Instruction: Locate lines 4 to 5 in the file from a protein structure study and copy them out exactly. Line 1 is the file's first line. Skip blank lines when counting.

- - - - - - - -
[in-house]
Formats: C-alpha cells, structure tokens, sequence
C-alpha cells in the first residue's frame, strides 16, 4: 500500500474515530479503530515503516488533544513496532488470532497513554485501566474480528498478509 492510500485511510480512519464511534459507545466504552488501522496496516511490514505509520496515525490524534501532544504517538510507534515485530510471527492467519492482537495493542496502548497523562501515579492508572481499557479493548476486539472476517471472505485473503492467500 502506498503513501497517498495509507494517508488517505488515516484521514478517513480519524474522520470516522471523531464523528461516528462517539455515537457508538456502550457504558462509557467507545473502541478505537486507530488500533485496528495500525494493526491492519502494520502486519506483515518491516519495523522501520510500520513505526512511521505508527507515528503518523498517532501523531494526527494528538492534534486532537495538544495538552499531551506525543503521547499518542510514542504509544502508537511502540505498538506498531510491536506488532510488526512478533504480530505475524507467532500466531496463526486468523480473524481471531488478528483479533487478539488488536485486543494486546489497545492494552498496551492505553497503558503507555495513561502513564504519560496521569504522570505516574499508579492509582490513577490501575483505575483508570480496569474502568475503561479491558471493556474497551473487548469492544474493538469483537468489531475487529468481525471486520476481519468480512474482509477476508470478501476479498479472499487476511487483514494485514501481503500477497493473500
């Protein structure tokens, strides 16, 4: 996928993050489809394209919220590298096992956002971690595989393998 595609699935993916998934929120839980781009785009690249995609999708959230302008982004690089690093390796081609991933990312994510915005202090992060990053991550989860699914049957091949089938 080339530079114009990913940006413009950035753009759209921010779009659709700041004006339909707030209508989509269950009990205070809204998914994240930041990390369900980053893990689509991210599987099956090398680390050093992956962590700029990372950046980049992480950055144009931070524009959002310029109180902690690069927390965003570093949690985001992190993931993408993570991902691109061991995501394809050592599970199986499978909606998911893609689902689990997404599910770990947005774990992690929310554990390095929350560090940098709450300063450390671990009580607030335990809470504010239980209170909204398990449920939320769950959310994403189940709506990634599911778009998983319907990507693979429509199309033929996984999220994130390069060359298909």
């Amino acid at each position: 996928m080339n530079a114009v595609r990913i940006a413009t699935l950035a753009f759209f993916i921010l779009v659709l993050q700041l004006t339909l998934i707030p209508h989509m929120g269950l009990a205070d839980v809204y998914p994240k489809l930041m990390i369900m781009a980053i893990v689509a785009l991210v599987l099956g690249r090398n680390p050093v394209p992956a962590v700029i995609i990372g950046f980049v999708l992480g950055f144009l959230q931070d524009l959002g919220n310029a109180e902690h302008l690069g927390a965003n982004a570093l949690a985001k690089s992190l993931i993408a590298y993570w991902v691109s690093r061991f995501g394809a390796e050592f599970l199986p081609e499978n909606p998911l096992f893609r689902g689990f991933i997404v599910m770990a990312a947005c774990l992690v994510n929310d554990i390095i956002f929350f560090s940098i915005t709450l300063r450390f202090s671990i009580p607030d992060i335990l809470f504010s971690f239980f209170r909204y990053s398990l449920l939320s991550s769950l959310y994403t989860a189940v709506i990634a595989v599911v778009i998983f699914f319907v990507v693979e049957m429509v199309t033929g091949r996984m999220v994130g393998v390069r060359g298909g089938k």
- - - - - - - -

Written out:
């Protein structure tokens, strides 16, 4: 996928993050489809394209919220590298096992956002971690595989393998 595609699935993916998934929120839980781009785009690249995609999708959230302008982004690089690093390796081609991933990312994510915005202090992060990053991550989860699914049957091949089938 080339530079114009990913940006413009950035753009759209921010779009659709700041004006339909707030209508989509269950009990205070809204998914994240930041990390369900980053893990689509991210599987099956090398680390050093992956962590700029990372950046980049992480950055144009931070524009959002310029109180902690690069927390965003570093949690985001992190993931993408993570991902691109061991995501394809050592599970199986499978909606998911893609689902689990997404599910770990947005774990992690929310554990390095929350560090940098709450300063450390671990009580607030335990809470504010239980209170909204398990449920939320769950959310994403189940709506990634599911778009998983319907990507693979429509199309033929996984999220994130390069060359298909």
């Amino acid at each position: 996928m080339n530079a114009v595609r990913i940006a413009t699935l950035a753009f759209f993916i921010l779009v659709l993050q700041l004006t339909l998934i707030p209508h989509m929120g269950l009990a205070d839980v809204y998914p994240k489809l930041m990390i369900m781009a980053i893990v689509a785009l991210v599987l099956g690249r090398n680390p050093v394209p992956a962590v700029i995609i990372g950046f980049v999708l992480g950055f144009l959230q931070d524009l959002g919220n310029a109180e902690h302008l690069g927390a965003n982004a570093l949690a985001k690089s992190l993931i993408a590298y993570w991902v691109s690093r061991f995501g394809a390796e050592f599970l199986p081609e499978n909606p998911l096992f893609r689902g689990f991933i997404v599910m770990a990312a947005c774990l992690v994510n929310d554990i390095i956002f929350f560090s940098i915005t709450l300063r450390f202090s671990i009580p607030d992060i335990l809470f504010s971690f239980f209170r909204y990053s398990l449920l939320s991550s769950l959310y994403t989860a189940v709506i990634a595989v599911v778009i998983f699914f319907v990507v693979e049957m429509v199309t033929g091949r996984m999220v994130g393998v390069r060359g298909g089938k």